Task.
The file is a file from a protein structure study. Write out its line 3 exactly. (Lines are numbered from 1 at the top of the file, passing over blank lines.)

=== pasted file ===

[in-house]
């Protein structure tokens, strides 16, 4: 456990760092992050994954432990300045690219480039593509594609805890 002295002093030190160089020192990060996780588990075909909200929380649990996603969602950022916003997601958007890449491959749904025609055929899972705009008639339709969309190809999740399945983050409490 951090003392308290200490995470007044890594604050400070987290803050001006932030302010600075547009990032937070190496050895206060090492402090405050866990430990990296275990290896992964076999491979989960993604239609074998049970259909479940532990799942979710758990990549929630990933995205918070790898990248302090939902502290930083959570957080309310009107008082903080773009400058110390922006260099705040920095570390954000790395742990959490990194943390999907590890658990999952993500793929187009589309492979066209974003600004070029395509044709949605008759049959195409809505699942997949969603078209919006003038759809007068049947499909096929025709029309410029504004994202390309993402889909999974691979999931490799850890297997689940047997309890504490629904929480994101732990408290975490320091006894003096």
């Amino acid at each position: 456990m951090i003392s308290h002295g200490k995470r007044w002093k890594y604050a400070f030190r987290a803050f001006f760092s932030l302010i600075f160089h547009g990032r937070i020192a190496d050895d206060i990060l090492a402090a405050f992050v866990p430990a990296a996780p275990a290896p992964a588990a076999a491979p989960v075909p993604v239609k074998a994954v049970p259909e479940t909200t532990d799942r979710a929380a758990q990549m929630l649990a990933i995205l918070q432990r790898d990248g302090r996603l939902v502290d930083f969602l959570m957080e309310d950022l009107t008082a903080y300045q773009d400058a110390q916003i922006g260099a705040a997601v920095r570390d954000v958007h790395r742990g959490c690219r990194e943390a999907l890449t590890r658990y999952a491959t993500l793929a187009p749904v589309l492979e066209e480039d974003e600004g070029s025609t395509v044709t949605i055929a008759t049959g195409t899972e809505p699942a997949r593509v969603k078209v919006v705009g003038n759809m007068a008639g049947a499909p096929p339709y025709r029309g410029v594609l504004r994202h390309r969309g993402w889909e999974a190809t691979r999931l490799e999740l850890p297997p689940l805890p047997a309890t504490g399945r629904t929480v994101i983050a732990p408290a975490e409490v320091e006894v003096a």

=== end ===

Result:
């Amino acid at each position: 456990m951090i003392s308290h002295g200490k995470r007044w002093k890594y604050a400070f030190r987290a803050f001006f760092s932030l302010i600075f160089h547009g990032r937070i020192a190496d050895d206060i990060l090492a402090a405050f992050v866990p430990a990296a996780p275990a290896p992964a588990a076999a491979p989960v075909p993604v239609k074998a994954v049970p259909e479940t909200t532990d799942r979710a929380a758990q990549m929630l649990a990933i995205l918070q432990r790898d990248g302090r996603l939902v502290d930083f969602l959570m957080e309310d950022l009107t008082a903080y300045q773009d400058a110390q916003i922006g260099a705040a997601v920095r570390d954000v958007h790395r742990g959490c690219r990194e943390a999907l890449t590890r658990y999952a491959t993500l793929a187009p749904v589309l492979e066209e480039d974003e600004g070029s025609t395509v044709t949605i055929a008759t049959g195409t899972e809505p699942a997949r593509v969603k078209v919006v705009g003038n759809m007068a008639g049947a499909p096929p339709y025709r029309g410029v594609l504004r994202h390309r969309g993402w889909e999974a190809t691979r999931l490799e999740l850890p297997p689940l805890p047997a309890t504490g399945r629904t929480v994101i983050a732990p408290a975490e409490v320091e006894v003096a």